Researchers: Voting machines can be easily hacked
- A group of hackers has demonstrated that many common voting machines are easily compromised.
- The group presented their findings to Congress, where election security is increasingly a serious concern.
- The question of how secure voting machines are isn't new, but the current political climate gives it new meaning.
Election security is on the minds of millions of Americans. Fears of election tinkering are widespread, and even Congress is concerned enough to try to do something about it. The problem got a lot scarier this week, as hackers descended on Capitol Hill to explain how easy it was for them to hack into several kinds of voting machines.
Do voting machines vote for electric sheep?
A group of ethical hackers has demonstrated that several common voting machines can easily be hacked.
In a demonstration at the DEF CON cybersecurity conference, the hackers were able to compromise every voting machine they tested. Dr. Matt Blaze, a co-founder of the election testing project and a professor at Georgetown, warned that the findings of the tests could be easily replicated by those with access to the machines, including voters and poll workers.
In some cases, the hackers predicted that they could have done their damage without being near the machine at all, opening the door to more remote hacking possibilities if the machines are set up incorrectly.
The flaws that the hackers found were varied, ranging from wimpy default passwords to weak encryption.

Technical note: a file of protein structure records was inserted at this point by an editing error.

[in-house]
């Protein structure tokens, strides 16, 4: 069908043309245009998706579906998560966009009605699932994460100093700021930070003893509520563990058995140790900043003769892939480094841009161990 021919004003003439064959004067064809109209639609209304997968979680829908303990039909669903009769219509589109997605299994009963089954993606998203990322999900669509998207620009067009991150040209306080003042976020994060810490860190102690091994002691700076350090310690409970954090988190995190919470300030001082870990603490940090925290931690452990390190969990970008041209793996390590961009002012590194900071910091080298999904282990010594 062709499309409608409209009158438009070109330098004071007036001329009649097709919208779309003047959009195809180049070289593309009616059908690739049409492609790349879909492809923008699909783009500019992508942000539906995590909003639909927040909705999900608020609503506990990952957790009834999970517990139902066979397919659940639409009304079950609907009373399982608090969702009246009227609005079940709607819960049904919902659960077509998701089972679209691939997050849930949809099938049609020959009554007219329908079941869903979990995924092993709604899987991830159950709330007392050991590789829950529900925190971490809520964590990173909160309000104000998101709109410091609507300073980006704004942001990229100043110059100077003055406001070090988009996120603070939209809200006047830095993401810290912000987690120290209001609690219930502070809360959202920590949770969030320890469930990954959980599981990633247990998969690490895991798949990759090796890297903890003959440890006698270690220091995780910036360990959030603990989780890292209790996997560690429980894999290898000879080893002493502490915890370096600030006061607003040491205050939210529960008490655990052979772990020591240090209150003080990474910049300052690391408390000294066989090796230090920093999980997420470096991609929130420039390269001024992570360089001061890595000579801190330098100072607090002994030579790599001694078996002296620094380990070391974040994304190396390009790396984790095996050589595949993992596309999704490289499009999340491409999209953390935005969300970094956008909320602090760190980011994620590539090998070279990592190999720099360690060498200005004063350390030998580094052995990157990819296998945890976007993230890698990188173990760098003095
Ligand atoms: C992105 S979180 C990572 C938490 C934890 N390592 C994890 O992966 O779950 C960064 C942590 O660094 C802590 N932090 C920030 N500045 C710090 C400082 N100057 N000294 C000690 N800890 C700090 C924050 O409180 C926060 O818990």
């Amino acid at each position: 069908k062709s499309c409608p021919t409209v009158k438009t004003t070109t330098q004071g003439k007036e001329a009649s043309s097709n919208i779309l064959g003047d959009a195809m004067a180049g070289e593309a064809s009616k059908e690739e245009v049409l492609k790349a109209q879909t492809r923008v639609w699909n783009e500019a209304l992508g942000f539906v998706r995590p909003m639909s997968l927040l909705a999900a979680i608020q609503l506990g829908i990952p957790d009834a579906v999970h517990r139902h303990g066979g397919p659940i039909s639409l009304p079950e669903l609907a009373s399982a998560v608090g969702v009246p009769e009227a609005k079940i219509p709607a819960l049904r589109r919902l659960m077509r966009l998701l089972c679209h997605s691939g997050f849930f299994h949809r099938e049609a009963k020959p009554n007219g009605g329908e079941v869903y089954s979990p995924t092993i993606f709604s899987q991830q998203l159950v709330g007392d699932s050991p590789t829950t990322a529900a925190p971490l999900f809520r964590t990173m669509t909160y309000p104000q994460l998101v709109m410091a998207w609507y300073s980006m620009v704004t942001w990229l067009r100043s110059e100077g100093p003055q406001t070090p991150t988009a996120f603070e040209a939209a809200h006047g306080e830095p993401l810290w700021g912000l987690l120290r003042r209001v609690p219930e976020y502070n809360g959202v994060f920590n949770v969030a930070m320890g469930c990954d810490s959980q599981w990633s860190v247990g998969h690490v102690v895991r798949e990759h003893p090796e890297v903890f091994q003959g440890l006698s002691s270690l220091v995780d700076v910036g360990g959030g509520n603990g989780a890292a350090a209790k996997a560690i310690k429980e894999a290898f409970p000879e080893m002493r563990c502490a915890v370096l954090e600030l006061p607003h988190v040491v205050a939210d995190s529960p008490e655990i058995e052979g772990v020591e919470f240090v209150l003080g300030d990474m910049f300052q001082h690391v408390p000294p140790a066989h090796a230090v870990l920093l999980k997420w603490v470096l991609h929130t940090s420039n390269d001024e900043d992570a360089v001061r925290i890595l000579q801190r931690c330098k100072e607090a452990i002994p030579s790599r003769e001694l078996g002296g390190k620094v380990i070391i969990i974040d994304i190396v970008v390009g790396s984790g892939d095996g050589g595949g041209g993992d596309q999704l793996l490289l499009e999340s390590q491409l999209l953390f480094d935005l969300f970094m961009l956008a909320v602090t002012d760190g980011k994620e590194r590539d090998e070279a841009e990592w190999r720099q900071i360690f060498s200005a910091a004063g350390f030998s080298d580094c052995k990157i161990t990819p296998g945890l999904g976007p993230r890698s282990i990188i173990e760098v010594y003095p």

This all becomes even more terrifying when you realize that the hackers bought their machines for this test on eBay. Anybody who can win an auction can get one of these commonly used voting machines to tinker with. Professor Blaze hastened to remind the Washington Post that “The resources of … eBay are well within that of our foreign adversaries.”
The hackers, concerned by their findings, spoke to members of Congress about their findings to underscore the need for increased election security. The found a few very concerned Representatives. Finding more funding then that which has already been dedicated to the issue may be more difficult.
Why is this important?
Concerns about electronic voting machines being hacked or unreliable aren’t new, the 2006 film Man of the Year features this as a plot point, and videos all over YouTube show news reports on this same problem going back for years, but take on a new meaning in a time when we know that Russians tried to access voter databases in Florida.
The American political system makes the issue even more serious. To win the presidential election, a candidate doesn’t need a majority of the votes overall, but merely a majority of the electoral college votes — which can be captured by winning a few key states. A compromised voting machine in a couple of these states could sway a close election.
The primary finding of these hackers that voting machines can be compromised is nothing new. The only change is how seriously we are taking the problem. Combining this with the increased risk of foreign election interference we face today, the United States is now in a situation where the most critical elections in the world can be easily hacked.
Maybe we should all go back to paper ballots. Those have always worked, right?